"J&H arr 4p. Going to M with P. OLOP 10 tmrw ok? HAL tix in at TOFT." That would be one of Mom's text messages on a kitchen table note. Translated: "Jim and Huguette arriving 4pm. Going to Marnick's (diner) with Phyllis. Our Lady of Peace (church) 10:00 tomorrow ok? Holland America Line tickets in at Time Out For Travel."
Mom never used a name if an initial would do. Sometimes it seemed as if entire letters were little more than text messages on paper, rather than cell phones.
Amateur Radio operators took their cue from the telegraph folks. Why use three dashes and four dots to send "and" when just four dots would do the trick with an agreed-upon abbreviation? The number 9 is four dashes and one dot ... unless you just send one dash and one dot; in context, it works fine. A common "loud, clear and stable" signal report would use eight dashes and seven dots, unless you "text messaged" it into two dashes and seven dots.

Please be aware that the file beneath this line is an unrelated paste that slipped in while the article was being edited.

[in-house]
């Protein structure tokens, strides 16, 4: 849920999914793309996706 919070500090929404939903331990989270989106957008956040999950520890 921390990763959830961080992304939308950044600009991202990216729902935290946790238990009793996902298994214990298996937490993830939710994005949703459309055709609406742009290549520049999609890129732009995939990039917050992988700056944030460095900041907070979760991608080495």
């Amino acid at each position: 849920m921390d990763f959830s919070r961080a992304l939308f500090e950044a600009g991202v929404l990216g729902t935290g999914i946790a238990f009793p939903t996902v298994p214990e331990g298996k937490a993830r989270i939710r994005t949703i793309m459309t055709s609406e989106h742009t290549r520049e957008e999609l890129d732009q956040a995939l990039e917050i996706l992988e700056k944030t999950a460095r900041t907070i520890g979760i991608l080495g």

Braille, likewise, has its own contractions. The word "character" is properly spelled with just three raised dots in two "cells." The word "nationally" takes up but five. Several words only take up one cell each, while many others take up only two.
We may not use POS (Parent Over Shoulder) as a warning, but when I have a joke to send to a family, I'll note in a message, "after 9:30." It's our own text message for, "It's not something the kids should see, so I'll wait until they are in their rooms."